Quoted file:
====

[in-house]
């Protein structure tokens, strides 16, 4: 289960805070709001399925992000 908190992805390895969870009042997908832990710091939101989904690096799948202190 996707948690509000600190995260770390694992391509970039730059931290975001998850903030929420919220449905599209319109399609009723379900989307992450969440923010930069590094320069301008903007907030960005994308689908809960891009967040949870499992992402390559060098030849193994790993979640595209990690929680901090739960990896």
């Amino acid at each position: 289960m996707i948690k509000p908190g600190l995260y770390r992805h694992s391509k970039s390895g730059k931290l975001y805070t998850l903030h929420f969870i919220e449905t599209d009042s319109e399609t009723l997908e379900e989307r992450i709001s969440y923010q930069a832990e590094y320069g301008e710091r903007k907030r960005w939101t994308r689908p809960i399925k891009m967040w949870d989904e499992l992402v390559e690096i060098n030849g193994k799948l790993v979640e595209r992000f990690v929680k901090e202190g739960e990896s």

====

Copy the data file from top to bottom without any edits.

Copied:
[in-house]
């Protein structure tokens, strides 16, 4: 289960805070709001399925992000 908190992805390895969870009042997908832990710091939101989904690096799948202190 996707948690509000600190995260770390694992391509970039730059931290975001998850903030929420919220449905599209319109399609009723379900989307992450969440923010930069590094320069301008903007907030960005994308689908809960891009967040949870499992992402390559060098030849193994790993979640595209990690929680901090739960990896």
């Amino acid at each position: 289960m996707i948690k509000p908190g600190l995260y770390r992805h694992s391509k970039s390895g730059k931290l975001y805070t998850l903030h929420f969870i919220e449905t599209d009042s319109e399609t009723l997908e379900e989307r992450i709001s969440y923010q930069a832990e590094y320069g301008e710091r903007k907030r960005w939101t994308r689908p809960i399925k891009m967040w949870d989904e499992l992402v390559e690096i060098n030849g193994k799948l790993v979640e595209r992000f990690v929680k901090e202190g739960e990896s």